New research changes weight loss myths
Potatoes are generally considered as fattening agents and those on a diet to lose weight try their best to stay away from potatoes; however, a recent research has revealed that if calorie intake is limited, eating potatoes doesn’t prevent one from losing weight.
All that matters is a calorie controlled diet and not what actually is in the diet. The research included groups of people eating low calories, high GI food and low GI food. There was also a control group who had GI restrictions. All the groups were given 5 to 7 servings of potatoes each week and the changes in their weight were noted for 12 consecutive weeks. At the end of 12 weeks, all the groups were found to have lost similar amounts of weight.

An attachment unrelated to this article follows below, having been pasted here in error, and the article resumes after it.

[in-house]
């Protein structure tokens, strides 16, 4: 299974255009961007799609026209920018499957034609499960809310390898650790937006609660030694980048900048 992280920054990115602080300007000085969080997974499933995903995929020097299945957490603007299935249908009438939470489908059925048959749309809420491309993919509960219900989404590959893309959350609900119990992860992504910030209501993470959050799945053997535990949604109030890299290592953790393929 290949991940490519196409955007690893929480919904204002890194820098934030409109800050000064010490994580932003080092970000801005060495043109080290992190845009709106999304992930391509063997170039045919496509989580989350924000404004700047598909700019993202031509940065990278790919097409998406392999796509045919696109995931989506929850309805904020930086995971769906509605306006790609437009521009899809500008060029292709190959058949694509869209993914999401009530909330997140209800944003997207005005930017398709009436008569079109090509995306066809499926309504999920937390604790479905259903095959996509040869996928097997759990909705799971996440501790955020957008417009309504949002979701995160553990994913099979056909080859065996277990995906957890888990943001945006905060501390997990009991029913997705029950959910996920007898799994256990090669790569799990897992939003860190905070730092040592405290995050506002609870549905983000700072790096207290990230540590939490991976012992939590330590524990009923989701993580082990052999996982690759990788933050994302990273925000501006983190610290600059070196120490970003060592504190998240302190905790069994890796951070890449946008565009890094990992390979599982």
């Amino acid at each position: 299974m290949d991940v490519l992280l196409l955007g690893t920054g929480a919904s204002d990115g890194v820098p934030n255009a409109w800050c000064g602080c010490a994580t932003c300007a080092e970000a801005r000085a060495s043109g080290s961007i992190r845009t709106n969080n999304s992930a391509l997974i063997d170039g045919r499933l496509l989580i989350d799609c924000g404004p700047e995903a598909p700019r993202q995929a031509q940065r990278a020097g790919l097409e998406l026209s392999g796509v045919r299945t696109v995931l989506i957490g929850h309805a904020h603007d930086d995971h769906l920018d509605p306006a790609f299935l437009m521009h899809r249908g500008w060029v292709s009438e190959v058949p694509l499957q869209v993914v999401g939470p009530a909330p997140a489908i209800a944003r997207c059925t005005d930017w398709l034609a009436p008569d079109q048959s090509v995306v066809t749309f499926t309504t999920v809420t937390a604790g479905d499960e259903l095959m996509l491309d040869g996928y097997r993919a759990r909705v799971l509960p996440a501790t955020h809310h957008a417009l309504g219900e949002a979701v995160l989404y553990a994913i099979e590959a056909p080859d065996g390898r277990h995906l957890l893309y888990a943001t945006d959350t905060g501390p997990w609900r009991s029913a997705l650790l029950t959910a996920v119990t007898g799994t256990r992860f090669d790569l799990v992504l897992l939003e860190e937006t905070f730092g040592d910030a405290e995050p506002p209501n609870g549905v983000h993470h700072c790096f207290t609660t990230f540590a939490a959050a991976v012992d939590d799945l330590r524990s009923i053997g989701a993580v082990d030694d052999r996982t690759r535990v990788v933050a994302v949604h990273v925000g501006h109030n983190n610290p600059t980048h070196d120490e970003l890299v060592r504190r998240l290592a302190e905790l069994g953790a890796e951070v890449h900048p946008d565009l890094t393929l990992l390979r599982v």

The potatoes, rather than causing weight gain have actually resulted in weight loss. A medium sized potato is said to be having 110 calories and have half the vitamin C required every day for an individual. Even when the dieter includes potatoes in their diet, if they are on a controlled diet calculating the calories carefully and balancing it out with the other food, it will only help them lose weight rather than gaining as feared by dieters.
The scientists who conducted the study that there have been no scientific evidences found before that say that potatoes will make a person gain weight if they are prepared in a healthy manner. The main purpose of the research was to understand how lowering calories impacted weight loss in individuals while potatoes are still included in the diet regularly.
The role of glycemic index in weight loss was also studied. Glycemic index is a scale of 100 that shows how quickly glucose is released into the bloodstream after the consumption of carbohydrates.